Value investing is back. After a long-awaited period, value rotation has played out over the past several months, what does this mean for investors?
What is value investing?
Value investing is a type of investment strategy that aims for stocks that are trading for less than their intrinsic value. This type of strategy aims to seek out stocks that may have been underestimated by the market, meaning investors can buy the stocks at a lower price for them to provide better returns in the long run.
What is the value rotation?
After the economic shockwave of COVID-19, value investing is rising in popularity. The rotation means that investors have been moving away from growth stocks since last November towards value stocks which are more cyclicals and benefit from the upswing in the business cycle following the gradual re-opening of the economy post pandemic.
The gap in performance between growth stocks and value stocks has been a feature of financial markets for the last ten years, however this trend might become far less pronounced or even invert going forward, with value stocks playing a larger role in terms of performance.
How has the value rotation changed the market?
According to Trustnet, the biggest beneficiaries from the value rotation have been UK equities, energy stocks, financials and small-caps.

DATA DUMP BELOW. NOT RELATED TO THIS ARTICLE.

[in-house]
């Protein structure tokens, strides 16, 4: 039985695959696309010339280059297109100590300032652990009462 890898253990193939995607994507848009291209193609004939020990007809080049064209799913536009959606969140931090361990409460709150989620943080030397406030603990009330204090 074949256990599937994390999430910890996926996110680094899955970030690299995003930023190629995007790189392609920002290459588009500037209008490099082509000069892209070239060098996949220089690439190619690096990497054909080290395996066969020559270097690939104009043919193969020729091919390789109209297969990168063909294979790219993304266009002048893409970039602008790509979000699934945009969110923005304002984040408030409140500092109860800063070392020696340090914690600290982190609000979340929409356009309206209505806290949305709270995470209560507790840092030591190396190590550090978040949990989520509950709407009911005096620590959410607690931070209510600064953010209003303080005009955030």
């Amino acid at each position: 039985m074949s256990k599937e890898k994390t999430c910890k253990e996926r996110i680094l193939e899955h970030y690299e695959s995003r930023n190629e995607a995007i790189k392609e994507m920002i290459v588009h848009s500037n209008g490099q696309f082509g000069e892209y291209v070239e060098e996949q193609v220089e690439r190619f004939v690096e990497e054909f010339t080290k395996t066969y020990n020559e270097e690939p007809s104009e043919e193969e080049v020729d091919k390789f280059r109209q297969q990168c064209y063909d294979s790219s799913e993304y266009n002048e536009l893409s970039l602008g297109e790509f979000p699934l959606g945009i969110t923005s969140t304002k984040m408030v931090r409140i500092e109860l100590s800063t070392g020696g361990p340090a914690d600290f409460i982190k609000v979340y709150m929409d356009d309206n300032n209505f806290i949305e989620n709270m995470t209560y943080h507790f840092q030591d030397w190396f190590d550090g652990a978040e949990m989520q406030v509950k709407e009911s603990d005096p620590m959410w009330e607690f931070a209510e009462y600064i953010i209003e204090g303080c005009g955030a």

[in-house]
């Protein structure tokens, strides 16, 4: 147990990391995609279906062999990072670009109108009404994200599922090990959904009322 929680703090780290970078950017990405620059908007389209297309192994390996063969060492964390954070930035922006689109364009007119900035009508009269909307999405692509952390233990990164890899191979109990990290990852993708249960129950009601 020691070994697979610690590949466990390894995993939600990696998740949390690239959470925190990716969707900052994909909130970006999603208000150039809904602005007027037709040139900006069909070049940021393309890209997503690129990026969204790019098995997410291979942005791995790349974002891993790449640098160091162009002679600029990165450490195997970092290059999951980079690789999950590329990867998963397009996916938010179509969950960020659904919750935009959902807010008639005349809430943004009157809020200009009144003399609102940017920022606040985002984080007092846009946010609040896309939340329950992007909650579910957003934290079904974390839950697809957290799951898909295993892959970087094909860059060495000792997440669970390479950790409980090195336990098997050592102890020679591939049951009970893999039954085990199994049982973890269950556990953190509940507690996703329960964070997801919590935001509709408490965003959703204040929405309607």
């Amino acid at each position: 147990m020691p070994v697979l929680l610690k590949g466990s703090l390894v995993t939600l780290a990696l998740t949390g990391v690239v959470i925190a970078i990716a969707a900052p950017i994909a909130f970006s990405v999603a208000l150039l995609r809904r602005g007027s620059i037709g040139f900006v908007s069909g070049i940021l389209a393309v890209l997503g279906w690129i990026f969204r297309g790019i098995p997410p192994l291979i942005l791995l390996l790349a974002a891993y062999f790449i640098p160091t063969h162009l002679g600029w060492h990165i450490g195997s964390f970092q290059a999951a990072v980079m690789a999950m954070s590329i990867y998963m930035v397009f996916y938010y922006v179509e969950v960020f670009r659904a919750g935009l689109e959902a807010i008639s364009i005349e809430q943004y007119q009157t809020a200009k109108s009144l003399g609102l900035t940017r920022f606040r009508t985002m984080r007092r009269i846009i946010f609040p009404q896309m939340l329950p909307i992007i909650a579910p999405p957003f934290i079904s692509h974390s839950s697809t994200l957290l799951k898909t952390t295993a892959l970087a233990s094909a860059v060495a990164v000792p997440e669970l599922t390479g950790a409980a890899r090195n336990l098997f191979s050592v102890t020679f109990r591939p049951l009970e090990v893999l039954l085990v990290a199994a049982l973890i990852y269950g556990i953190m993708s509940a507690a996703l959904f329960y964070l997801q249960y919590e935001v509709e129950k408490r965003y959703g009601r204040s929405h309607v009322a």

Some of the most significant data from the rotation has been to do with “vaccine Monday”, when the efficacy results were announced for the Pfizer-BioNTech jab in November 2020, which “led to a long-awaited rotation out of growth in favour of value”.
According to Trustnet, “regions such as the UK tend to have more value-heavy industries dominating their equity index weightings and have performed better during the rotation.”
However, a growth-heavy market index such as the S&P 500 “hasn’t performed as well”, and according to Trustnet, “not all asset classes have benefited from the value rally equally”.
Small-cap value stocks outperformed by a wide margin, with large-cap value stocks outperforming even small-cap growth stocks. This, according to Trustnet, “suggests that the value bias outweighed the impact of the smaller companies effect, which predicts that small-cap companies tend to outperform their larger counterparts”.
Several different industries have also seen a shift in performance during the last several months since Vaccine Monday, including energy and financials, as well as materials, industrials and real estate.
According to Trustnet, “Much of the performance of the energy industry and materials industry may be attributable to the dramatic rise in the prices of commodities which began to accelerate after Vaccine Monday”.
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